Lumbar Spine Surgery What to Expect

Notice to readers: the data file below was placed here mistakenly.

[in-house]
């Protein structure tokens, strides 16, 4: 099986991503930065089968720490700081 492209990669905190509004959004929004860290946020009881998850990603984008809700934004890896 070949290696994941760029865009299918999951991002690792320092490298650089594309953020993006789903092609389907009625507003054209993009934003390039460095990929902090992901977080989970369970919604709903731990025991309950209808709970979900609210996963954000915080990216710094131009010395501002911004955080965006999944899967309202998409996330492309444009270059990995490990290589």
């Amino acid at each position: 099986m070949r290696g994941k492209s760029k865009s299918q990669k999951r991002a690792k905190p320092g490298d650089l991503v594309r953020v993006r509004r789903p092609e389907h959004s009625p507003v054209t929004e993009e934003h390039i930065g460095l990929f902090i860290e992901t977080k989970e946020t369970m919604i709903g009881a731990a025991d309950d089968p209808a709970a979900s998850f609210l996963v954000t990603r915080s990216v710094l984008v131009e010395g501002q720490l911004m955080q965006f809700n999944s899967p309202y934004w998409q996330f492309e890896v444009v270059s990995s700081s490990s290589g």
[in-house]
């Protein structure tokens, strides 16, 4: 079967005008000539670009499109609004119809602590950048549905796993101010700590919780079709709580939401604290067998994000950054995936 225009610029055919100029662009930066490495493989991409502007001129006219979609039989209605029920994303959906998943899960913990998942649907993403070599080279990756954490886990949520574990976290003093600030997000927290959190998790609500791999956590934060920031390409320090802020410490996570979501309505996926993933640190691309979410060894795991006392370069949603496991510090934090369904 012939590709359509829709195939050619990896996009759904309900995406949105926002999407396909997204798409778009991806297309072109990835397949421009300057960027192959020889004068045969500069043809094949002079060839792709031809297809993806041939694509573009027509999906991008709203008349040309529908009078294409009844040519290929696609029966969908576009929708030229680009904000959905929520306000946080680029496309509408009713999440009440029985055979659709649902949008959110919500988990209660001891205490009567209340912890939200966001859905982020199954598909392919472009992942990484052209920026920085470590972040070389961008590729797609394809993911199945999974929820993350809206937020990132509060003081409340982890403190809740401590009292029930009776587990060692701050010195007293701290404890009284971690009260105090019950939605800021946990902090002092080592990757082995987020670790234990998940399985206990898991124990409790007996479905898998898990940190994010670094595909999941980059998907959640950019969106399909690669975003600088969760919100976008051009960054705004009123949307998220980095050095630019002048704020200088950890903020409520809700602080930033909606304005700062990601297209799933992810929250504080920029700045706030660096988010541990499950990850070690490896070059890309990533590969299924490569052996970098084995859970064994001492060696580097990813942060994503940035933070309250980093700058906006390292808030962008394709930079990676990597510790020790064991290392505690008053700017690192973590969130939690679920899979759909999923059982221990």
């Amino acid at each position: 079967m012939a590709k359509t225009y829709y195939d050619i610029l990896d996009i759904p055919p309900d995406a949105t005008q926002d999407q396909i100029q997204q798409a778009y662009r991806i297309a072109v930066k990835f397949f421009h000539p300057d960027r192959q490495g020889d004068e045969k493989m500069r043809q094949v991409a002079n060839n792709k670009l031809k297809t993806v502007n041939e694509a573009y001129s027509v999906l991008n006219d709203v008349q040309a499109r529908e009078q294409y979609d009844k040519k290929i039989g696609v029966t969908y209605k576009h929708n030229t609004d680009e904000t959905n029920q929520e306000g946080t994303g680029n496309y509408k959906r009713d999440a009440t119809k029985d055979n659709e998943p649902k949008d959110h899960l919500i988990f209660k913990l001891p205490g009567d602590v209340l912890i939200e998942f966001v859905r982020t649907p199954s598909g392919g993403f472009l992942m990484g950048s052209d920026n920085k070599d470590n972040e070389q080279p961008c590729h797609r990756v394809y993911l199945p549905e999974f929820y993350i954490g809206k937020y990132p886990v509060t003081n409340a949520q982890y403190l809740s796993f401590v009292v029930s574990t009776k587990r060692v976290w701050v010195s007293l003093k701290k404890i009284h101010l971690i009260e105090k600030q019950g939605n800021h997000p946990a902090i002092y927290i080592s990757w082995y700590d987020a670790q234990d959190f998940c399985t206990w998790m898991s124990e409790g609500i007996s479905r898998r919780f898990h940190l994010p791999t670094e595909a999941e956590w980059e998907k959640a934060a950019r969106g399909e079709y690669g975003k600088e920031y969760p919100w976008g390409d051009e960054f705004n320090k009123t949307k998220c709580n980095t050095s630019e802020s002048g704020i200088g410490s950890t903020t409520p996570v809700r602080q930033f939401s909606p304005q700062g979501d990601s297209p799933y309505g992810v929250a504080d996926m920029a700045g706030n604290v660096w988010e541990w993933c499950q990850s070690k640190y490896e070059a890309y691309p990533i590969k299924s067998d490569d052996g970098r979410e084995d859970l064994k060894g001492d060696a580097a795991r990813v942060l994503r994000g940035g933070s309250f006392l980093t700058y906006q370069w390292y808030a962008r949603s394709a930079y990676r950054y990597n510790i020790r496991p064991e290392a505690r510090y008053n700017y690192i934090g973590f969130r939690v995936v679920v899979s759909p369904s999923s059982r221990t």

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1 Lumbar Spine Surgery What to Expect You have been scheduled for lumbar spine surgery and are probably wondering what to expect with your surgical journey. We will discuss pre- operative tasks, the day of surgery, recovery in the hospital, and recovery at home. 1. Pre- operative tasks: a. Your surgeon will discuss the proposed surgery with you and post your surgery. The medical secretary will work with you to arrange your surgical date and coordinate the necessary tests your primary care physician will need to order. You may need to see all your treating physicians, such as a cardiologist, in order to determine if you are medically safe to have surgery. ALL lab work, chest x- ray, EKG, and medical clearance/physical must be completed within thirty days before surgery and at least seven days before surgery. b. Medications: Discuss your current medications with your primary care physician for guidance as to when to take your last dose prior to surgery. Some medications you are allowed to take the morning of surgery, others need to be discontinued 24 hours before and still others 10 days before surgery. Please see the attached medication guideline. If medications are not stopped as directed by your physician, your surgery will be canceled! c. Preparing your home prior to surgery: Remove scatter rugs or other obstacles which may prevent you from moving about freely. Place anything you may need within reach, to avoid bending, lifting, or twisting. For example, using liquid soap in the shower instead of a bar soap which can drop. Also, be certain your medications, remote control, etc. are within easy reach on a bedside table. Place items in your kitchen and bathroom where you can reach them without bending over or reaching above your head. d. FMLA/disability paperwork: If forms or paperwork need to be completed for your employer, please send them to our office as soon as you can. The forms must have your name on them and as well as specific information for completion- for example, how you wish to receive the form once it is completed. Forms may take 7-10 business days for completion so please plan ahead. 2. The night before surgery: a. Your last meal should be eaten by 8pm and your last liquid by midnight. This also includes mints and gum. If you must take medications after midnight, do so with only a sip of water.